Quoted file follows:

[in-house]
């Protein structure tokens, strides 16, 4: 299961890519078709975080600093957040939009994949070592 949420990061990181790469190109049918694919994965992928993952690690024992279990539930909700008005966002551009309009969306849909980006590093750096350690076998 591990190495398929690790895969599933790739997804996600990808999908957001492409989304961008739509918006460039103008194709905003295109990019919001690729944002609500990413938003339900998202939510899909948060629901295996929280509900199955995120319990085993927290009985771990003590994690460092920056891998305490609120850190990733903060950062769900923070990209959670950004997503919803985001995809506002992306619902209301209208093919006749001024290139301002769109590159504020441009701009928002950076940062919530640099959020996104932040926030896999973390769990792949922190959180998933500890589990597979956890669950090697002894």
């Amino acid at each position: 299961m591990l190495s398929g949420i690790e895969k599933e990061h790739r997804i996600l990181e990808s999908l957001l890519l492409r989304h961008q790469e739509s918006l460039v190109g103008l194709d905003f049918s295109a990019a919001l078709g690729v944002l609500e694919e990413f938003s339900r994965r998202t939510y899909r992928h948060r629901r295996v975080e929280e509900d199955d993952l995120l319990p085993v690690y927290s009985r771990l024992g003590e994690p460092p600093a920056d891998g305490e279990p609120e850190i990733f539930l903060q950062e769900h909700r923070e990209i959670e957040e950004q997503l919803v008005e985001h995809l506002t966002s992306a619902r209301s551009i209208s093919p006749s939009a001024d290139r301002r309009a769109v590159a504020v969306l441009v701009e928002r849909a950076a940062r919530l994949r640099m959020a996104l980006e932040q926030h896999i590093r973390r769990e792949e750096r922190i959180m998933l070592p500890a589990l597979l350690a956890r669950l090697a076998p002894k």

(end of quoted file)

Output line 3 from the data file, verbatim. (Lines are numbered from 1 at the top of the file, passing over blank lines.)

């Amino acid at each position: 299961m591990l190495s398929g949420i690790e895969k599933e990061h790739r997804i996600l990181e990808s999908l957001l890519l492409r989304h961008q790469e739509s918006l460039v190109g103008l194709d905003f049918s295109a990019a919001l078709g690729v944002l609500e694919e990413f938003s339900r994965r998202t939510y899909r992928h948060r629901r295996v975080e929280e509900d199955d993952l995120l319990p085993v690690y927290s009985r771990l024992g003590e994690p460092p600093a920056d891998g305490e279990p609120e850190i990733f539930l903060q950062e769900h909700r923070e990209i959670e957040e950004q997503l919803v008005e985001h995809l506002t966002s992306a619902r209301s551009i209208s093919p006749s939009a001024d290139r301002r309009a769109v590159a504020v969306l441009v701009e928002r849909a950076a940062r919530l994949r640099m959020a996104l980006e932040q926030h896999i590093r973390r769990e792949e750096r922190i959180m998933l070592p500890a589990l597979l350690a956890r669950l090697a076998p002894k």